FDA's rotating commissioner's chair finds new nominee, former national coordinator joins Google, and more digital health hires and departures

Also: Apple makes another cardiology hire; Blink Health brings on legal counsel.
By Dave Muoio
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Friday marked the end of Dr. Ned Sharpless’ time as acting commissioner of the FDA, with President Donald Trump pointing to Dr. Stephen Hahn, currently the chief medical officer of MD Anderson Cancer Center, as his official appointment for the role on Friday. Assistant Secretary for health at HHS Dr. Brett Giroir will act as the agency’s new acting head.

“With Dr. Sharpless at the helm, the FDA has executed on its core responsibilities while also making progress on key priorities, such as lowering the price of prescription drugs and tackling the growing epidemic of youth use of tobacco products. I am very grateful to have had Dr. Sharpless as a partner in these efforts,” HHS Secretary Alex Azar said in a statement regarding the FDA’s staffing changes. “Admiral Giroir has been an indispensable leader for HHS on a number of public health priorities. As Assistant Secretary for Health, whose authorities include overseeing the US Public Health Service, he will be able to assume the delegable duties of the commissioner at this time and ensure the FDA’s work continues to move forward.”

Azar said that Sharpless was required to step down from the position on Friday, due to a law requiring that the acting head serve no more than 210 days. He will be returning to his prior role as the director of the National Cancer Institute.

A radiation and medical oncologist, Hahn was trained in internal medicine at UCSF and spent time at the National Cancer Institute and University of Pennsylvania. Before his role as chief medical officer at MD Anderson, he served as the organization’s COO as well as head of the radiation oncology division.

Giroir has gained some attention within the Trump administration’s HHS due to his role in determining federal funding for fetal tissue research. He also worked at Texas A&M University, and was appointed to multiple positions within DARPA.

Dr. Karen DeSalvo, formerly the national coordinator for Health IT, has been tapped as the first chief health officer at Google. She led a series of successful projects during her two-and-a-half year public post, some of which were focused on EHR certification for the meaningful use program, interoperability advancements and patient access initiatives. Since then, she took on a faculty role at the University of Texas at Austin, headed the Society of General Internal Medicine and joined Leavitt Partners as a senior advisor.

"I am thrilled to join this great team and excited about the opportunity for impact on health,” DeSalvo said in a tweet.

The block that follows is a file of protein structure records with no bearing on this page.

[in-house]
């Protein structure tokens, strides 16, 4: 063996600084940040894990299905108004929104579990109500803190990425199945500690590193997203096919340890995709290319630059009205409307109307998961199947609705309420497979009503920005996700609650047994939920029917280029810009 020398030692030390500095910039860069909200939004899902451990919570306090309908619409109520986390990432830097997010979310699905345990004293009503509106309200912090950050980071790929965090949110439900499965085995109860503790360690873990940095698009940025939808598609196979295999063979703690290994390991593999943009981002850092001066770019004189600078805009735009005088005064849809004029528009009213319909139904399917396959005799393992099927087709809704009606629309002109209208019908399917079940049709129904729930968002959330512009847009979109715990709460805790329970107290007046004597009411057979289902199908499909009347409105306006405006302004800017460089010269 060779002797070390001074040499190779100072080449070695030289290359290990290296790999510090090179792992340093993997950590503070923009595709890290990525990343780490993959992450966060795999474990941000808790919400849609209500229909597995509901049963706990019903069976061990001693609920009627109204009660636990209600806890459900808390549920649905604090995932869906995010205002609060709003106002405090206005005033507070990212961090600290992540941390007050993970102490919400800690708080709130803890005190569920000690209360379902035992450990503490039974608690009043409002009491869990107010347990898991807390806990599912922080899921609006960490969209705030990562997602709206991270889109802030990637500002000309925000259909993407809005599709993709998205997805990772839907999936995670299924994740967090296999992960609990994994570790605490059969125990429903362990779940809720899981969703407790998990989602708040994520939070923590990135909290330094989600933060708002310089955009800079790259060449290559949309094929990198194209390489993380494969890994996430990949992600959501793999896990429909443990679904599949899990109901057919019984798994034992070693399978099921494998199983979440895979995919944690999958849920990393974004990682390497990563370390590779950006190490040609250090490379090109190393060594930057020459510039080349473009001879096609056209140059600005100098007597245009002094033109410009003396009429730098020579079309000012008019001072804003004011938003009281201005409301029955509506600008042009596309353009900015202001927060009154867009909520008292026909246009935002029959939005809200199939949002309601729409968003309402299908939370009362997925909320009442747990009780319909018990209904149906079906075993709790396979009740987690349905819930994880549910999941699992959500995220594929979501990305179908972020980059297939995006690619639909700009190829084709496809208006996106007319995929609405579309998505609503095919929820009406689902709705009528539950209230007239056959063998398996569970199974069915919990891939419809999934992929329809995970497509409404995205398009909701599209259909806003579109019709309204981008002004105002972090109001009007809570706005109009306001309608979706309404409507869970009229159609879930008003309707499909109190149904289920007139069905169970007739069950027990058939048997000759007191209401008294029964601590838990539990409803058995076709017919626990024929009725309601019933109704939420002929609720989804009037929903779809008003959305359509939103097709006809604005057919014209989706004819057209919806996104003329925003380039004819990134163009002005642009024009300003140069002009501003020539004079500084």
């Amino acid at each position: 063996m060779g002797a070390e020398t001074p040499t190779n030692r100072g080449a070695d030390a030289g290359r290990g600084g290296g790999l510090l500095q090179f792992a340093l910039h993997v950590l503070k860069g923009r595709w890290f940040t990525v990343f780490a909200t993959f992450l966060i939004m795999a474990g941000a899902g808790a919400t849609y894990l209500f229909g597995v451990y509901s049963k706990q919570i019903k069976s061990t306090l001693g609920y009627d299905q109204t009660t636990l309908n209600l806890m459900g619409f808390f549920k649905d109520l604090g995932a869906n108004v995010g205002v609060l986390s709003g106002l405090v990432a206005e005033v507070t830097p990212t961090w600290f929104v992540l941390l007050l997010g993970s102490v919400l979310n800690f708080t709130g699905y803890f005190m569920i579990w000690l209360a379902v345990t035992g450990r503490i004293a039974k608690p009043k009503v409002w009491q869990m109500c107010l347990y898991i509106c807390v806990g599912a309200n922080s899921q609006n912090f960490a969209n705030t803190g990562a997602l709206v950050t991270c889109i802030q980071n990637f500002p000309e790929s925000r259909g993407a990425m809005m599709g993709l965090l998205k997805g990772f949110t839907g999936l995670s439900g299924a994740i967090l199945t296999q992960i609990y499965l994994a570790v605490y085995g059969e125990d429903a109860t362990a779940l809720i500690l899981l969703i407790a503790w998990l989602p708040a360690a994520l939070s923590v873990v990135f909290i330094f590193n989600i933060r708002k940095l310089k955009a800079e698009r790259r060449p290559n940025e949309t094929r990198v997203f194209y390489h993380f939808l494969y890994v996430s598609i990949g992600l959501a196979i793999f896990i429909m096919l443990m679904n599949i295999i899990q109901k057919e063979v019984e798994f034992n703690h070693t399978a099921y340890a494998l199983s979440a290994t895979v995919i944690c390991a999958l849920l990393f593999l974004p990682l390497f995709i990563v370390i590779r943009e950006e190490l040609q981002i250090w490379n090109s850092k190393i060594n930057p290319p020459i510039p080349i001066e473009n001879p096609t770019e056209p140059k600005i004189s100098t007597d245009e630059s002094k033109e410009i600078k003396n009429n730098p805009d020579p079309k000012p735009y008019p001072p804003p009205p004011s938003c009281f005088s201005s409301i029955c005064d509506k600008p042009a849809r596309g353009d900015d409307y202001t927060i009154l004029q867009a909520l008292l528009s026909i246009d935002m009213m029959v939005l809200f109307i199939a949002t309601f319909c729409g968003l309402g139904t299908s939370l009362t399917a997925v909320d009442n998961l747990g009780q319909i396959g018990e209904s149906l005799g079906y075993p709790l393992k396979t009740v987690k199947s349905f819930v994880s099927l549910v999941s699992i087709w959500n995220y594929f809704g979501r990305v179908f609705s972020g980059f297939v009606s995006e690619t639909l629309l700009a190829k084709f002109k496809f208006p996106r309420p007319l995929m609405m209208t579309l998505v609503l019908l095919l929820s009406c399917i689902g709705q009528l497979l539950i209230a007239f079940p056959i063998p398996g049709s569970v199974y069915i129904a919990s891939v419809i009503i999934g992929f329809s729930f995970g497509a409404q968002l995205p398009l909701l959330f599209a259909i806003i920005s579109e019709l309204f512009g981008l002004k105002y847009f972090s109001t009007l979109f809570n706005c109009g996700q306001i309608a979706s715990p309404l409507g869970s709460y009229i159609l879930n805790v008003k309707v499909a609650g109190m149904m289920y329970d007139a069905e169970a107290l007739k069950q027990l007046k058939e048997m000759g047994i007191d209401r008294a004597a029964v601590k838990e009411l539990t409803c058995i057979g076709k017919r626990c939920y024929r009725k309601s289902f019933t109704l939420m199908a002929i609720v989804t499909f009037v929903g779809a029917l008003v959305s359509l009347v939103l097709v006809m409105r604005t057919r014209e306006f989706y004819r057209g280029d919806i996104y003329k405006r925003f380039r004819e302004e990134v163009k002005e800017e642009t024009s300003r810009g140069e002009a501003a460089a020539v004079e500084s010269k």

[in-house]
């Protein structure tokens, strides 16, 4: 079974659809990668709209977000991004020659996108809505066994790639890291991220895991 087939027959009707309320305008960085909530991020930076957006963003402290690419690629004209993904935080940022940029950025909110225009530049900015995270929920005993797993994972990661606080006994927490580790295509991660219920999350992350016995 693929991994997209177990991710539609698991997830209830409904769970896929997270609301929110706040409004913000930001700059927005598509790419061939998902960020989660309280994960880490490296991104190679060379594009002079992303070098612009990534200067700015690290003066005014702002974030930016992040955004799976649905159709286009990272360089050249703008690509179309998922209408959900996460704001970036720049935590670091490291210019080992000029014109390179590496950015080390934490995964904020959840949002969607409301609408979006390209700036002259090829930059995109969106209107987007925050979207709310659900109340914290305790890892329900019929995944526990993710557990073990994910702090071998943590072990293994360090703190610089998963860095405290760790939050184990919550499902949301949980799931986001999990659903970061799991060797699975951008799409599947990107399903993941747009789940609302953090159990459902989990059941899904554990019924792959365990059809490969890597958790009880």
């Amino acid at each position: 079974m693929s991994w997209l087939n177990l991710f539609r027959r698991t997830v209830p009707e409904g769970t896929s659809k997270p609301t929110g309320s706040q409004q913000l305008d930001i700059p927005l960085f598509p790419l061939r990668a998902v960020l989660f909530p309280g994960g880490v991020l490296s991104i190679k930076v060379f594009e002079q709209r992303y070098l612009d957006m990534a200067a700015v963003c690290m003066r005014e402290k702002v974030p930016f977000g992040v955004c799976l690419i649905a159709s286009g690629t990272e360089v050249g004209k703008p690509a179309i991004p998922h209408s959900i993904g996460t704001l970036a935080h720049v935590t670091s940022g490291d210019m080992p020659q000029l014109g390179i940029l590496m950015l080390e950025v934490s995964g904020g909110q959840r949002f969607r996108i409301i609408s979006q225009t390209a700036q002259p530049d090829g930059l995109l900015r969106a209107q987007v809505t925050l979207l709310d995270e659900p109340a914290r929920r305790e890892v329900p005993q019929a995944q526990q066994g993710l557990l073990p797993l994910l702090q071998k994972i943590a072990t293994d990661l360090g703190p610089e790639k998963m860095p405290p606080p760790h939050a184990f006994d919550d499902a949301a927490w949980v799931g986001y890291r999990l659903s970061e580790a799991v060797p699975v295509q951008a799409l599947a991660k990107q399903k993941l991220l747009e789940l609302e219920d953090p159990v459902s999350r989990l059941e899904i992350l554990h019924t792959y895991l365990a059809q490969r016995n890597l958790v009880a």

News of her appointment came just a few weeks after word that Obama-era FDA Commissioner Dr. Robert Califf would also be joining Alphabet as its full-time head of strategy and policy for Verily Life Sciences and Google Health.

Columbia University Medical Center Assistant Professor of Cardiology Dr. David Tsay is the latest to rein his horse to Apple’s healthcare wagon, CNBC reports. Tsay, who also previously led a digital push at New York-Presbyterian Hospital as its associate chief transformation officer, is said to have started within the month of October.

Personal health data record platform Backpack Health has appointed Charlotte Berlin as its senior director of client engagement. A registered nurse who held executive roles at AbbVie and Astellas Pharma, she will be leading the company’s organ transplant and kidney health communities through outreach with patient organizations, pharmas and professional groups.

“The Backpack Health transplant ecosystem enables true patient centricity with a well-designed patient-focused platform united with a powerful multi-modal research tool that supports real world evidence collection,” Berlin said in a statement. “I am thrilled to join Backpack Health as the company continues innovating to support the evolving needs of the global transplant community with customized tools and resources, as well as connecting members to a global support community.”

Blink Health picked up a chief healthcare counsel in the form of Kathy Reardon, the former chief ethics officer at Cigna and associate general counsel at Express Scripts. She will be leading the digital drug dispenser’s efforts relating to healthcare law, regulation and compliance from the perspective of the patient’s needs.

“The legal function is central to everything we do at Blink, from developing products that lower costs for patients, to partnering with pharmacies and drug manufacturers,” Geoffrey Chaiken, cofounder and CEO of Blink Health, said in a statement. “Kathy’s incredible depth of knowledge and infectious energy will prove invaluable by opening up further opportunities to innovate on behalf of patients.”